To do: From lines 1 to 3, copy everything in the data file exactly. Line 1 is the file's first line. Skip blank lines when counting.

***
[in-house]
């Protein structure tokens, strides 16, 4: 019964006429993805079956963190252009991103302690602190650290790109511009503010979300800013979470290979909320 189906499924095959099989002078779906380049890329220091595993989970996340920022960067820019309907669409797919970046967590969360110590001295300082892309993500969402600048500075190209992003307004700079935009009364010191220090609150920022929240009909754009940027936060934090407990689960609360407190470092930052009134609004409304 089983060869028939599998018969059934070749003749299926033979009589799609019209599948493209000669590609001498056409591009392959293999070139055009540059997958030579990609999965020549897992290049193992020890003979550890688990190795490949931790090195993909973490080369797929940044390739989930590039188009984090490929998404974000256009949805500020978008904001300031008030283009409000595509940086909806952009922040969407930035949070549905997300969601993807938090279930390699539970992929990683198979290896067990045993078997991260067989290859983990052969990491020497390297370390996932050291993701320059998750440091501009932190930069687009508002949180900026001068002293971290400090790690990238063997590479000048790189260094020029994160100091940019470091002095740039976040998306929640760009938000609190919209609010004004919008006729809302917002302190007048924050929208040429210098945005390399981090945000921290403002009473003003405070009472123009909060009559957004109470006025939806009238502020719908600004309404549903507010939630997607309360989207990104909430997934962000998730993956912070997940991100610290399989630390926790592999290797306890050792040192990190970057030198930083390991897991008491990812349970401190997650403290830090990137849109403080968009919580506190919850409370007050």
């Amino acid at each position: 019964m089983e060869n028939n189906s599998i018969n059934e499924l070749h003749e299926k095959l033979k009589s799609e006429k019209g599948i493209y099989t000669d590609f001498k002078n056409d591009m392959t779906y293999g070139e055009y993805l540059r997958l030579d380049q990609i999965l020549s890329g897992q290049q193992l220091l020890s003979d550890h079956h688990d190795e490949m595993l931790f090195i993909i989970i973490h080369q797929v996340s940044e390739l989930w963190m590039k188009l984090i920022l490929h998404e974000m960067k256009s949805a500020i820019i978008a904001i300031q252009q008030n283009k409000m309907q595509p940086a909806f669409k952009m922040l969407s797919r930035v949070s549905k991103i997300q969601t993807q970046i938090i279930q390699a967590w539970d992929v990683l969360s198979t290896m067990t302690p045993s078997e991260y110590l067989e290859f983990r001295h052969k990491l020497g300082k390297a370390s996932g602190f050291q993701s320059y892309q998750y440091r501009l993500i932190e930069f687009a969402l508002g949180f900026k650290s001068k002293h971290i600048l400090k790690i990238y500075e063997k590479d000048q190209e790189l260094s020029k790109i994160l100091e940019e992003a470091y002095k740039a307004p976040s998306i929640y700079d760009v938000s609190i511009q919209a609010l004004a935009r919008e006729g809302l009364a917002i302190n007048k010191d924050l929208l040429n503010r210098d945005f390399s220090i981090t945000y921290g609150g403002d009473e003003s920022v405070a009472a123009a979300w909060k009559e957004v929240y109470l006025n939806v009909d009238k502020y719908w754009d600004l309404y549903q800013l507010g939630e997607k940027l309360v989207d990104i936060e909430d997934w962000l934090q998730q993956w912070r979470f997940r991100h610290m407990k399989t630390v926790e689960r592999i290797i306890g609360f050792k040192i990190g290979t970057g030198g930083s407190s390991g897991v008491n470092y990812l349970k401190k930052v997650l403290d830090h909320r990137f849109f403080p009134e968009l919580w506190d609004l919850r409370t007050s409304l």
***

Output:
[in-house]
């Protein structure tokens, strides 16, 4: 019964006429993805079956963190252009991103302690602190650290790109511009503010979300800013979470290979909320 189906499924095959099989002078779906380049890329220091595993989970996340920022960067820019309907669409797919970046967590969360110590001295300082892309993500969402600048500075190209992003307004700079935009009364010191220090609150920022929240009909754009940027936060934090407990689960609360407190470092930052009134609004409304 089983060869028939599998018969059934070749003749299926033979009589799609019209599948493209000669590609001498056409591009392959293999070139055009540059997958030579990609999965020549897992290049193992020890003979550890688990190795490949931790090195993909973490080369797929940044390739989930590039188009984090490929998404974000256009949805500020978008904001300031008030283009409000595509940086909806952009922040969407930035949070549905997300969601993807938090279930390699539970992929990683198979290896067990045993078997991260067989290859983990052969990491020497390297370390996932050291993701320059998750440091501009932190930069687009508002949180900026001068002293971290400090790690990238063997590479000048790189260094020029994160100091940019470091002095740039976040998306929640760009938000609190919209609010004004919008006729809302917002302190007048924050929208040429210098945005390399981090945000921290403002009473003003405070009472123009909060009559957004109470006025939806009238502020719908600004309404549903507010939630997607309360989207990104909430997934962000998730993956912070997940991100610290399989630390926790592999290797306890050792040192990190970057030198930083390991897991008491990812349970401190997650403290830090990137849109403080968009919580506190919850409370007050």
């Amino acid at each position: 019964m089983e060869n028939n189906s599998i018969n059934e499924l070749h003749e299926k095959l033979k009589s799609e006429k019209g599948i493209y099989t000669d590609f001498k002078n056409d591009m392959t779906y293999g070139e055009y993805l540059r997958l030579d380049q990609i999965l020549s890329g897992q290049q193992l220091l020890s003979d550890h079956h688990d190795e490949m595993l931790f090195i993909i989970i973490h080369q797929v996340s940044e390739l989930w963190m590039k188009l984090i920022l490929h998404e974000m960067k256009s949805a500020i820019i978008a904001i300031q252009q008030n283009k409000m309907q595509p940086a909806f669409k952009m922040l969407s797919r930035v949070s549905k991103i997300q969601t993807q970046i938090i279930q390699a967590w539970d992929v990683l969360s198979t290896m067990t302690p045993s078997e991260y110590l067989e290859f983990r001295h052969k990491l020497g300082k390297a370390s996932g602190f050291q993701s320059y892309q998750y440091r501009l993500i932190e930069f687009a969402l508002g949180f900026k650290s001068k002293h971290i600048l400090k790690i990238y500075e063997k590479d000048q190209e790189l260094s020029k790109i994160l100091e940019e992003a470091y002095k740039a307004p976040s998306i929640y700079d760009v938000s609190i511009q919209a609010l004004a935009r919008e006729g809302l009364a917002i302190n007048k010191d924050l929208l040429n503010r210098d945005f390399s220090i981090t945000y921290g609150g403002d009473e003003s920022v405070a009472a123009a979300w909060k009559e957004v929240y109470l006025n939806v009909d009238k502020y719908w754009d600004l309404y549903q800013l507010g939630e997607k940027l309360v989207d990104i936060e909430d997934w962000l934090q998730q993956w912070r979470f997940r991100h610290m407990k399989t630390v926790e689960r592999i290797i306890g609360f050792k040192i990190g290979t970057g030198g930083s407190s390991g897991v008491n470092y990812l349970k401190k930052v997650l403290d830090h909320r990137f849109f403080p009134e968009l919580w506190d609004l919850r409370t007050s409304l």